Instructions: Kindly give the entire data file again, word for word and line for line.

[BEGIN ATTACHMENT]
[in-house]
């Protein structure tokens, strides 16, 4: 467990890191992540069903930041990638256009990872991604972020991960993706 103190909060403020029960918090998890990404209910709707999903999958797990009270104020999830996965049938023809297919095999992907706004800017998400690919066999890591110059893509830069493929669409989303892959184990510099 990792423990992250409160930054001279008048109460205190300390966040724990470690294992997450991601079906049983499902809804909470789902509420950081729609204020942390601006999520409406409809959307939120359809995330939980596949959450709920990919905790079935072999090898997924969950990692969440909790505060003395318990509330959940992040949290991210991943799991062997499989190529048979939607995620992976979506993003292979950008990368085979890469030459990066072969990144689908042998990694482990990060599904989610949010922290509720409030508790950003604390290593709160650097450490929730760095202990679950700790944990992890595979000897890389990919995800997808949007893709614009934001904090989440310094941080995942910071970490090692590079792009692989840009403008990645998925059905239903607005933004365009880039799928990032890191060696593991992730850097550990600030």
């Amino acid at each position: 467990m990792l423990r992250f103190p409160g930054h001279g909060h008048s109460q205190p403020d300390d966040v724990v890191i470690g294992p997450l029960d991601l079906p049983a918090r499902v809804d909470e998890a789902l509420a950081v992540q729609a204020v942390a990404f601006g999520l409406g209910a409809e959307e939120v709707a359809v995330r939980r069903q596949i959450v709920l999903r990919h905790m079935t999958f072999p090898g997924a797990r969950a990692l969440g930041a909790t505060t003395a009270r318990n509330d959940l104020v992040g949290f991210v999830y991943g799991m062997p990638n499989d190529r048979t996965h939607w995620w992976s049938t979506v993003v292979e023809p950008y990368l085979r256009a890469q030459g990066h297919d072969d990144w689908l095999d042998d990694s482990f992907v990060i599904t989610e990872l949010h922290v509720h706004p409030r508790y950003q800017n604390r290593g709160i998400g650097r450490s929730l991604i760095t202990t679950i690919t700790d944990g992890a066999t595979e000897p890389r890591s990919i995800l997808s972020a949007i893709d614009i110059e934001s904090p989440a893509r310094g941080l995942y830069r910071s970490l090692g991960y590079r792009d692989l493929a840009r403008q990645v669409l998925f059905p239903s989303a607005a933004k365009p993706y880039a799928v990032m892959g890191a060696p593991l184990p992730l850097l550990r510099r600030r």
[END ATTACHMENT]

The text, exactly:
[in-house]
């Protein structure tokens, strides 16, 4: 467990890191992540069903930041990638256009990872991604972020991960993706 103190909060403020029960918090998890990404209910709707999903999958797990009270104020999830996965049938023809297919095999992907706004800017998400690919066999890591110059893509830069493929669409989303892959184990510099 990792423990992250409160930054001279008048109460205190300390966040724990470690294992997450991601079906049983499902809804909470789902509420950081729609204020942390601006999520409406409809959307939120359809995330939980596949959450709920990919905790079935072999090898997924969950990692969440909790505060003395318990509330959940992040949290991210991943799991062997499989190529048979939607995620992976979506993003292979950008990368085979890469030459990066072969990144689908042998990694482990990060599904989610949010922290509720409030508790950003604390290593709160650097450490929730760095202990679950700790944990992890595979000897890389990919995800997808949007893709614009934001904090989440310094941080995942910071970490090692590079792009692989840009403008990645998925059905239903607005933004365009880039799928990032890191060696593991992730850097550990600030």
């Amino acid at each position: 467990m990792l423990r992250f103190p409160g930054h001279g909060h008048s109460q205190p403020d300390d966040v724990v890191i470690g294992p997450l029960d991601l079906p049983a918090r499902v809804d909470e998890a789902l509420a950081v992540q729609a204020v942390a990404f601006g999520l409406g209910a409809e959307e939120v709707a359809v995330r939980r069903q596949i959450v709920l999903r990919h905790m079935t999958f072999p090898g997924a797990r969950a990692l969440g930041a909790t505060t003395a009270r318990n509330d959940l104020v992040g949290f991210v999830y991943g799991m062997p990638n499989d190529r048979t996965h939607w995620w992976s049938t979506v993003v292979e023809p950008y990368l085979r256009a890469q030459g990066h297919d072969d990144w689908l095999d042998d990694s482990f992907v990060i599904t989610e990872l949010h922290v509720h706004p409030r508790y950003q800017n604390r290593g709160i998400g650097r450490s929730l991604i760095t202990t679950i690919t700790d944990g992890a066999t595979e000897p890389r890591s990919i995800l997808s972020a949007i893709d614009i110059e934001s904090p989440a893509r310094g941080l995942y830069r910071s970490l090692g991960y590079r792009d692989l493929a840009r403008q990645v669409l998925f059905p239903s989303a607005a933004k365009p993706y880039a799928v990032m892959g890191a060696p593991l184990p992730l850097l550990r510099r600030r």